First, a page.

Oak Ridge Today has reported on three cases in Anderson County, one at the Anderson County Courthouse and two at the Y-12 National Security Complex. But it’s not clear where those two patients live or were tested, so it’s not clear if those cases are included in the case totals for Anderson County or in the case totals for another county.
There have been 20,574 COVID-19 tests total in the state, according to the Tennessee Department of Health. Of those, 19,037 (92.5 percent) have been negative, and 1,537 (7.5 percent) have been positive.
Demographically, the largest number of cases is still in patients who are 21 to 30 years old. There are 380 cases, or about 25 percent of the total, in that age group.
There are more than 200 cases each in the next three age groups: 31-40 years old (239 cases), 41-50 (262), and 51-60 (239). The four age groups, from 21 to 60 years old, account for 1,120 cases, or about 73 percent of the state’s total.
Seven Nashville-area counties (including Davidson County) have a total of 562 cases, or about 37 percent of the state’s total. Besides Davidson County, those counties include Williamson County south of Nashville (101), Sumner County northeast of Nashville (93), Rutherford County southeast of Nashville (48), Robertson County north of Nashville (25), Wilson County east of Nashville (27), and Cheatham County west of Nashville (8).
The number of cases in Hamilton County, which includes Chattanooga in southeast Tennessee, has risen to 35.
COVID-19, a contagious respiratory illness that can be deadly, is caused by a new coronavirus first reported in Wuhan, China, in December. Since then, it has spread around the world, infecting more than 740,000 people and killing more than 35,000. There are more than 140,000 cases in the United States, where more than 2,400 people have died as of Monday morning, March 30.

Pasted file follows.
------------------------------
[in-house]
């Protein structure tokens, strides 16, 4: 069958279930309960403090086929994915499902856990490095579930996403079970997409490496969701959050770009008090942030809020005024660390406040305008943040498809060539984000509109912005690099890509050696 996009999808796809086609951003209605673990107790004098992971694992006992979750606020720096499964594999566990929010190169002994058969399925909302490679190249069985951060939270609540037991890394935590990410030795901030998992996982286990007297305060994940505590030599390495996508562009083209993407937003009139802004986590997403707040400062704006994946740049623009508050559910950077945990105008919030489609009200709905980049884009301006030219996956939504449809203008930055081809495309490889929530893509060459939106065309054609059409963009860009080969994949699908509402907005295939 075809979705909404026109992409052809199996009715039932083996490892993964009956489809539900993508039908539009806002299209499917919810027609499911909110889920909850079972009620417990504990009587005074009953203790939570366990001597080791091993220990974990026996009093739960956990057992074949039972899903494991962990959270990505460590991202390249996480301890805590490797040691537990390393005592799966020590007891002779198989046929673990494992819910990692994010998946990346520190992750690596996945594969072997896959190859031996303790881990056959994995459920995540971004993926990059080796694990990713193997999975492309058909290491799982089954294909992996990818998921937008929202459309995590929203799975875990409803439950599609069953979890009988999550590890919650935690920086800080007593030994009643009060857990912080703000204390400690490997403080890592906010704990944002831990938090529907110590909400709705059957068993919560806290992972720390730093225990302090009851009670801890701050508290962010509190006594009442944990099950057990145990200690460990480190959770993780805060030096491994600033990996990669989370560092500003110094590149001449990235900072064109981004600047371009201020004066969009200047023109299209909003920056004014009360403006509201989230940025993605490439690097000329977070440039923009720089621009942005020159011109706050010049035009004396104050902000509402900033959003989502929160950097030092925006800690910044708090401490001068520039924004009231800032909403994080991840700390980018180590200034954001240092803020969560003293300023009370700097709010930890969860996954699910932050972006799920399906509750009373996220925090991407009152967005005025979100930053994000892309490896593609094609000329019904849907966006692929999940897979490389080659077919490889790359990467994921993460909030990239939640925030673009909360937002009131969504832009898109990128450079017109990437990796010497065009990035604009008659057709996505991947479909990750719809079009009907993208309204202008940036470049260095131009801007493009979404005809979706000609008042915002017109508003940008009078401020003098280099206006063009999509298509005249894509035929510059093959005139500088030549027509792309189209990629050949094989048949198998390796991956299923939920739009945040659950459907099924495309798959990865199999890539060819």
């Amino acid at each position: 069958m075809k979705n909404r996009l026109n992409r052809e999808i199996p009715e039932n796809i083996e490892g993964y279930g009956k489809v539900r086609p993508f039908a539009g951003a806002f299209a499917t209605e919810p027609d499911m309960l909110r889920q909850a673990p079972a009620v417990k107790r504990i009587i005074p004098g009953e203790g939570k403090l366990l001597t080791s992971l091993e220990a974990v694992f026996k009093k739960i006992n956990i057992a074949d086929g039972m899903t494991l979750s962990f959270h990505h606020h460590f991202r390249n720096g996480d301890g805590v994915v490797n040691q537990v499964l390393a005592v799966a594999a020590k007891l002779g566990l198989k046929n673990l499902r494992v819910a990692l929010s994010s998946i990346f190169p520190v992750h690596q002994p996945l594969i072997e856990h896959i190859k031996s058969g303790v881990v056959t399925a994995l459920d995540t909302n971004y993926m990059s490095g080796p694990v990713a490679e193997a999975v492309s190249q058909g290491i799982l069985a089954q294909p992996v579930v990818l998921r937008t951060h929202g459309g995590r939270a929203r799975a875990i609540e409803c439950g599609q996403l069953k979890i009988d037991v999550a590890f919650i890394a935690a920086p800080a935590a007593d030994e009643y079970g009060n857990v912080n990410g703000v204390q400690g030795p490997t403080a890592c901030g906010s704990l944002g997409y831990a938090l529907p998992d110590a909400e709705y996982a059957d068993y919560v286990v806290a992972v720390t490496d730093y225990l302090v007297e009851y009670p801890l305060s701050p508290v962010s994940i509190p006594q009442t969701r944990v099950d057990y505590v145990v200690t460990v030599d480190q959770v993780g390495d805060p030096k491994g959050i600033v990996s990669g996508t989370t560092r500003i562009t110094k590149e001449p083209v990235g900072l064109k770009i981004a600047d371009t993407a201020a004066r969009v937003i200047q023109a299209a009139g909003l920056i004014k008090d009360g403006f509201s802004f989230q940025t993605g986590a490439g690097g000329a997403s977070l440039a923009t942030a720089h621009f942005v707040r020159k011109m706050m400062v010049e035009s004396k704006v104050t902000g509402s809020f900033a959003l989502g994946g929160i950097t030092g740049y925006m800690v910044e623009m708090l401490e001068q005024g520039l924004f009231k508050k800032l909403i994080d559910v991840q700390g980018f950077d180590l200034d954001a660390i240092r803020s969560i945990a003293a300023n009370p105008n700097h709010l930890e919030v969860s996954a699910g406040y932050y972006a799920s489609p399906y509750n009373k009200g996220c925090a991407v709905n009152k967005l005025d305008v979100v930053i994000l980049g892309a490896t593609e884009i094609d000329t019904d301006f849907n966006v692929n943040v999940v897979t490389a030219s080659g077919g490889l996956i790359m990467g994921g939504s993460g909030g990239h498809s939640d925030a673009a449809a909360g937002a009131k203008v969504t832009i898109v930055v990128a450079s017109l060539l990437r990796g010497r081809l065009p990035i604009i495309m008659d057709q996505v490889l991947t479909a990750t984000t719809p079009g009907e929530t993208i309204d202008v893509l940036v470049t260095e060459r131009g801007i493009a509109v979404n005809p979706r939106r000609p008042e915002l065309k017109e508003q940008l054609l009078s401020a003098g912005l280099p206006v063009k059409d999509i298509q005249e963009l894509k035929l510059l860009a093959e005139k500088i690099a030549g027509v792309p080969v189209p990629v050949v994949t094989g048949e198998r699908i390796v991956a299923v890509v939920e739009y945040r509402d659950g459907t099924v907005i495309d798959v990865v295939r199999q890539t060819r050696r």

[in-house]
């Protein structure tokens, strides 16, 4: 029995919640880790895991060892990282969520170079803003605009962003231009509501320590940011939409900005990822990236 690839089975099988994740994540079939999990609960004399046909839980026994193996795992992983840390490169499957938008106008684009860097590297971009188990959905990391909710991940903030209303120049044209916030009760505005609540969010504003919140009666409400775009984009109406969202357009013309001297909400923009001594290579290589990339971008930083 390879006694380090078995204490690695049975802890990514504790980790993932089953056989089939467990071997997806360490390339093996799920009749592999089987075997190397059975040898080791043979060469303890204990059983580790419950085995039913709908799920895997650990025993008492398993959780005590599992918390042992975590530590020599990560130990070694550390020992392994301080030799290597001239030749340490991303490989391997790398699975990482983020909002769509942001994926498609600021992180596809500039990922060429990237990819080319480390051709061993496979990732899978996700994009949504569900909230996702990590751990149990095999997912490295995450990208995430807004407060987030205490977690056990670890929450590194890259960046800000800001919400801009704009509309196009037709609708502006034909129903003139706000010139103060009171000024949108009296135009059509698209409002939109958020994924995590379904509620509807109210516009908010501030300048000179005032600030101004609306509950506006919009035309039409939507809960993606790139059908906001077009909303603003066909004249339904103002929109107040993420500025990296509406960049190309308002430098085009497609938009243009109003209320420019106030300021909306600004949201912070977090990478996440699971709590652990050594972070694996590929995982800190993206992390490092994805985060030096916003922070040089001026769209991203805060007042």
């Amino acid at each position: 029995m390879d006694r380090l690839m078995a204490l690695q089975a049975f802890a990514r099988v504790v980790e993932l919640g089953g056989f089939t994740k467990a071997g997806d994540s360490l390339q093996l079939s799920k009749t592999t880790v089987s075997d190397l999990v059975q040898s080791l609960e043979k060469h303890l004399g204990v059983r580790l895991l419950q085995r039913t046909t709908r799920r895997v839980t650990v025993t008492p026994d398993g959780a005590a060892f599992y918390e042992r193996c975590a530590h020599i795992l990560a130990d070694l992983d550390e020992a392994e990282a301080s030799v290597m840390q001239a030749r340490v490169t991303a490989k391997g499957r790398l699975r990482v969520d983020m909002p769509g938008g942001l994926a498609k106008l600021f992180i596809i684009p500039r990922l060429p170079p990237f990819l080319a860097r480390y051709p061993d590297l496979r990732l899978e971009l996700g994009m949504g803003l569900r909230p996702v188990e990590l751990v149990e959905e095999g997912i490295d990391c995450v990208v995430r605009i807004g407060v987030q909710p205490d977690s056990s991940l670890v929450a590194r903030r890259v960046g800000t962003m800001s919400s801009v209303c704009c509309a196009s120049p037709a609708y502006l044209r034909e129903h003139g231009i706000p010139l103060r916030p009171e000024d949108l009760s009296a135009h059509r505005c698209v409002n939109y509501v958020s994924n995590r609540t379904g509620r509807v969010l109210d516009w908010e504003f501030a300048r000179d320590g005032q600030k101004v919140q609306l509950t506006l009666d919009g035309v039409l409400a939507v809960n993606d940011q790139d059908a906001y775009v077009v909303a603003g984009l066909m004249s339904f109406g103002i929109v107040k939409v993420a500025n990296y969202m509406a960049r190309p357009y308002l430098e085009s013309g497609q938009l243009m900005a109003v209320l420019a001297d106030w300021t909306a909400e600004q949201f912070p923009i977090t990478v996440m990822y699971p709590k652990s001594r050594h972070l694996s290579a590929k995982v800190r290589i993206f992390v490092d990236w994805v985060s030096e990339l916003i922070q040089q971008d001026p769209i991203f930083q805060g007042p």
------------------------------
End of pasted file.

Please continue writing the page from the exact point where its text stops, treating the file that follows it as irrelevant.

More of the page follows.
Across the world, the virus has led to quarantines and other disruptions to daily lives, including school and business closures; lockdowns and shutdowns; some hoarding and panic buying at grocery stores; travel bans and closed borders; and economic slowdowns and large number of job losses.
More than 150,000 patients are reported to have recovered from COVID-19.
Here are the county totals of COVID-19 in Tennessee as of Sunday, March 29, 2020:
- Out of Tennessee—150
More information will be added as it becomes available.
You can contact John Huotari, owner and publisher of Oak Ridge Today, at (865) 951-9692 or [email protected]
Most news stories on Oak Ridge Today are free, brought to you by Oak Ridge Today with help from our advertisers, sponsors, and subscribers. This is a free story. Thank you to our advertisers, sponsors, and subscribers. You can see what we cover here.
Do you appreciate this story or our work in general? If so, please consider a monthly subscription to Oak Ridge Today. See our Subscribe page here. Thank you for reading Oak Ridge Today.
We also accept donations. You can donate here.
Copyright 2021 Oak Ridge Today. All rights reserved. This material may not be published, broadcast, rewritten, or redistributed.